FARMINGTON, W.Va. — The thermometer may not reflect it, nor the calendar, but other indicators will tell you fall is here, or at least not far away. College football kicks off this weekend–a sure sign of autumn and in West Virginia hunters will return to the field on Saturday.
The 2018 dove and early Canada goose seasons open across the Mountain State on Saturday. Dove season, by tradition, doesn’t open until noon on the first day. The season for Canada geese will start at daylight.
“I know a lot of people like hunting geese in the morning and then hitting the dove fields in the afternoon,” said Mike Peters biologist for the West Virginia DNR in charge of game birds.
The September season for Canada geese is aimed directly at reducing the number of resident birds in West Virginia. The season started in the early 1990’s with an allowance from the U.S. Fish and Wildlife Service for individual seasons which will allow for more controlled management of goose populations.
“It was to control nuisance goose populations,” said Peters. “It targets those resident geese.”
However, it doesn’t necessarily target the ones which have become a big nuisance. Over abundant numbers on a golf course or city park can cause serious problems, but rarely are there opportunities for those birds to fall into line with the bead of a hunter’s shotgun. Still, wildlife officials still believe the season is helpful in controlling goose numbers.
Doves are a different story. Also a migratory bird, a lot of doves live in West Virginia as well. In fact, the Division of Natural Resources creates fields specifically to attract doves and other grain feeders on several wildlife management areas.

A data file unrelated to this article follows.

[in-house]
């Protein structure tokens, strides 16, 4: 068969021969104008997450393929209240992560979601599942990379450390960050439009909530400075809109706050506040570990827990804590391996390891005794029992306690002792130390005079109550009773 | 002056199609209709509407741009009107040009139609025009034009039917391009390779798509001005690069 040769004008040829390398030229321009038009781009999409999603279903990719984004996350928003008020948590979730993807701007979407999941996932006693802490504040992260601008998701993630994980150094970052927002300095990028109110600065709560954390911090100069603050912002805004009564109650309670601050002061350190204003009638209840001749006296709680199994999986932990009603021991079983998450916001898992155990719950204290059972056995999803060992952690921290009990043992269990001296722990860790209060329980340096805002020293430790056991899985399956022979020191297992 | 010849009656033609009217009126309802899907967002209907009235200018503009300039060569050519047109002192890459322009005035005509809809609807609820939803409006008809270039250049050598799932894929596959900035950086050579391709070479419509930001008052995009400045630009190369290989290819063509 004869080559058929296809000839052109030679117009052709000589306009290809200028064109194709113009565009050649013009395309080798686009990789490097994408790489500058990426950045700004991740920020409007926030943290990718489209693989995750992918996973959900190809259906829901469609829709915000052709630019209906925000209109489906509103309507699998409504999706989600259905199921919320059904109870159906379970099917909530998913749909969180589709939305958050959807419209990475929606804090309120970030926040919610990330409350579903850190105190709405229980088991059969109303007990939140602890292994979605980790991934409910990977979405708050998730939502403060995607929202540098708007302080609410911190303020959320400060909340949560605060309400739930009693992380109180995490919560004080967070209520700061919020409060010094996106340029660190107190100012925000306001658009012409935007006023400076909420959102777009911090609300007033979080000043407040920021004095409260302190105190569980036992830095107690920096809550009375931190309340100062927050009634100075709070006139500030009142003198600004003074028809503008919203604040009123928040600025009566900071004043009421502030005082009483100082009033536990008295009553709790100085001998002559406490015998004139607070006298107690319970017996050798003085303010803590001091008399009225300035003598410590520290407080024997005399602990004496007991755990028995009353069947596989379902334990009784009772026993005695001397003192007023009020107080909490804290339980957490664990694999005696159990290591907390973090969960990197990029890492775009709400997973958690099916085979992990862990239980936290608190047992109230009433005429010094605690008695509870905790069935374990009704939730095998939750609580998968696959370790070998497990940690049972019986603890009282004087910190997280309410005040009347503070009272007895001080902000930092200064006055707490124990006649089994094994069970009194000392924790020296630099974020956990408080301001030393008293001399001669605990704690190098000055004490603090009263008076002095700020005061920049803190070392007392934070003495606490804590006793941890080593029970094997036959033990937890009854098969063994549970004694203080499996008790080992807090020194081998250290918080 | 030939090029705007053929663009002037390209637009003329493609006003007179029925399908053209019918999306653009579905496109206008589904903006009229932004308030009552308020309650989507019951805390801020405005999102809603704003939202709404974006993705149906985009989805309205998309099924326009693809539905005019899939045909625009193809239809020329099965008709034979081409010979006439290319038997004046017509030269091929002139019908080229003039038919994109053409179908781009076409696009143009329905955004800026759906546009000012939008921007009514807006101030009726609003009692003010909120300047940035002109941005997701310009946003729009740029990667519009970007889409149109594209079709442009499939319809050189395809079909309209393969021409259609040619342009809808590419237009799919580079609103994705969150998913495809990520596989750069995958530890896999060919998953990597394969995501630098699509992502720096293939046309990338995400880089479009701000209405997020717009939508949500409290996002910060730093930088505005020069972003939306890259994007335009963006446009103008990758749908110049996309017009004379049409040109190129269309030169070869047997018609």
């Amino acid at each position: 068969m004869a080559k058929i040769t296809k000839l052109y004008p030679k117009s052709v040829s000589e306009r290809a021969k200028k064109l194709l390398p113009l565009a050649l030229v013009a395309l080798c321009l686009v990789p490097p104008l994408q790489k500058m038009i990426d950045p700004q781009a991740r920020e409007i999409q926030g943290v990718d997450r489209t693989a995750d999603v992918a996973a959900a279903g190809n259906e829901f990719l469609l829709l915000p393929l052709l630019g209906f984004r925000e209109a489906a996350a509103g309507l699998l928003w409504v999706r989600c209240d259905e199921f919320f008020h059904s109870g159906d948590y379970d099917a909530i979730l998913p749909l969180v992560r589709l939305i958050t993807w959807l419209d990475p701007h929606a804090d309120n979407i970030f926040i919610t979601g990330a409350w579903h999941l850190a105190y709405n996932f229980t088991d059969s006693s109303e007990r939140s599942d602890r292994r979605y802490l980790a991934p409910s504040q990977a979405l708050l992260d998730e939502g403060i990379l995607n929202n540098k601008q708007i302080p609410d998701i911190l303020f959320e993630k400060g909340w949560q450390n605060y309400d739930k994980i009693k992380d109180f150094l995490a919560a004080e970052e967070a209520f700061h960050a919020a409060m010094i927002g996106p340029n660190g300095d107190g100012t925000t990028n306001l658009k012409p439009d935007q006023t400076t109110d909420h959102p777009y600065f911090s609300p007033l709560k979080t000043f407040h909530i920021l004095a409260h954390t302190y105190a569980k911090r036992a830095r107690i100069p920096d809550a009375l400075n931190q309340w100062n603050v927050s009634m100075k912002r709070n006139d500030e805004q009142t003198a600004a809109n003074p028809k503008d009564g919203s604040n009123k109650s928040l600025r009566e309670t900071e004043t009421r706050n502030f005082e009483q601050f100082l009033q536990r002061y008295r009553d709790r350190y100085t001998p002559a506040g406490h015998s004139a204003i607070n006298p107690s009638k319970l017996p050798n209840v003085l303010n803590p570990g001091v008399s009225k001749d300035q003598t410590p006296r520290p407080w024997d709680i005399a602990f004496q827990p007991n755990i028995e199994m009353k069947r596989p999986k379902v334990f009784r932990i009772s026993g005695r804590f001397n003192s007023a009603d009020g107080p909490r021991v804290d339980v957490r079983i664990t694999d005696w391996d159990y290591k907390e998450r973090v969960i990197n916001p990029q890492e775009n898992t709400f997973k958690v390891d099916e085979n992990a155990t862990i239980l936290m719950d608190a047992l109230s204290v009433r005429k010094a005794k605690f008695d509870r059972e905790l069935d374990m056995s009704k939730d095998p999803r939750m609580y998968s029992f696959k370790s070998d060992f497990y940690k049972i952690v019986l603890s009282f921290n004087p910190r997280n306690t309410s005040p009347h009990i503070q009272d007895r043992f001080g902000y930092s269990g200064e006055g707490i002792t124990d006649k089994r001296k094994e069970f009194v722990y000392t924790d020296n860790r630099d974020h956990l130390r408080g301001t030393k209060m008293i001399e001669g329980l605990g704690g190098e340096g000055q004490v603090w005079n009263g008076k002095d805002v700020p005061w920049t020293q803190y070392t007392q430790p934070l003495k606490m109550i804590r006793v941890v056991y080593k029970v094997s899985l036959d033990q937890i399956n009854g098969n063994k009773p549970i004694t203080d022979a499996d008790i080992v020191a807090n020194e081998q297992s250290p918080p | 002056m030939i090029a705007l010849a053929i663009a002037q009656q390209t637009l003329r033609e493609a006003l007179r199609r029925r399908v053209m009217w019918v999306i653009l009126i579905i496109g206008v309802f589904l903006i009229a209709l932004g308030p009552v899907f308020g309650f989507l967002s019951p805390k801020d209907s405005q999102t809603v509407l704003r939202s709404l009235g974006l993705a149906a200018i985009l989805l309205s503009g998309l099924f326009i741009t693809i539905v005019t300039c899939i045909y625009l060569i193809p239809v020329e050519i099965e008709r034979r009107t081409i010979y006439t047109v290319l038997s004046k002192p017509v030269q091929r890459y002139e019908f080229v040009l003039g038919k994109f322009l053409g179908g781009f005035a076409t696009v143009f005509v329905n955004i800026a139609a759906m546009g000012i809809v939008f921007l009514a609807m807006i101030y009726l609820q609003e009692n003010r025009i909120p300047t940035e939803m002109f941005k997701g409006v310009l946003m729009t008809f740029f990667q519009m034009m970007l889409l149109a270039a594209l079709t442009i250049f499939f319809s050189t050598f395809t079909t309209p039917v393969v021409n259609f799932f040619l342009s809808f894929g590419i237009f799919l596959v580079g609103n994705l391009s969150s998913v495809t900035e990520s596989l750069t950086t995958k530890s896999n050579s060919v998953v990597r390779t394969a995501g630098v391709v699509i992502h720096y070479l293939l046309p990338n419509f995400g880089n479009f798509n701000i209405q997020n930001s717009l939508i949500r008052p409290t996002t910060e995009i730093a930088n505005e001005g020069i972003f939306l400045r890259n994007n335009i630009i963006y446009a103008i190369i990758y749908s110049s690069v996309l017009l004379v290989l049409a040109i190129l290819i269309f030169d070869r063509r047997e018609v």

“Pleasant Creek and Pruntytown and also Greenbottom and McClintic and down at Bluestone, and up at Hillcrest WMA in Hancock County,” explained Peters. “A lot of our wildlife management areas do put in some kind of dove fields.”
Those areas tend to draw a lot of pressure the first day or so, which isn’t necessarily a bad thing according to Peters.
“It’s opposite of what you would think with other hunting,” he said. “The more hunters out there the more it keeps those birds moving around.”
Private land can also be a winner. Agriculture fields and cut over corn or hay fields can also be attractive spots for doves or geese alike.
“Dove populations are pretty steady,” said Peters. “We’ve had a slight uptick in numbers since last year. I figure hunters can expect it will be about the same as last year depending on the weather.”
Hunters are reminded of the regulations, for both species hunters need the federal HIP card and will need a plug in a semi-automatic or pump shotgun limiting the magazine to a capacity of three shells. Those after geese need a federal waterfowl stamp and must hunt with non-toxic shot.
The dove season always opens on September 1st, with the opening day falling on a Saturday, Peters expected an even higher participation rate than usual.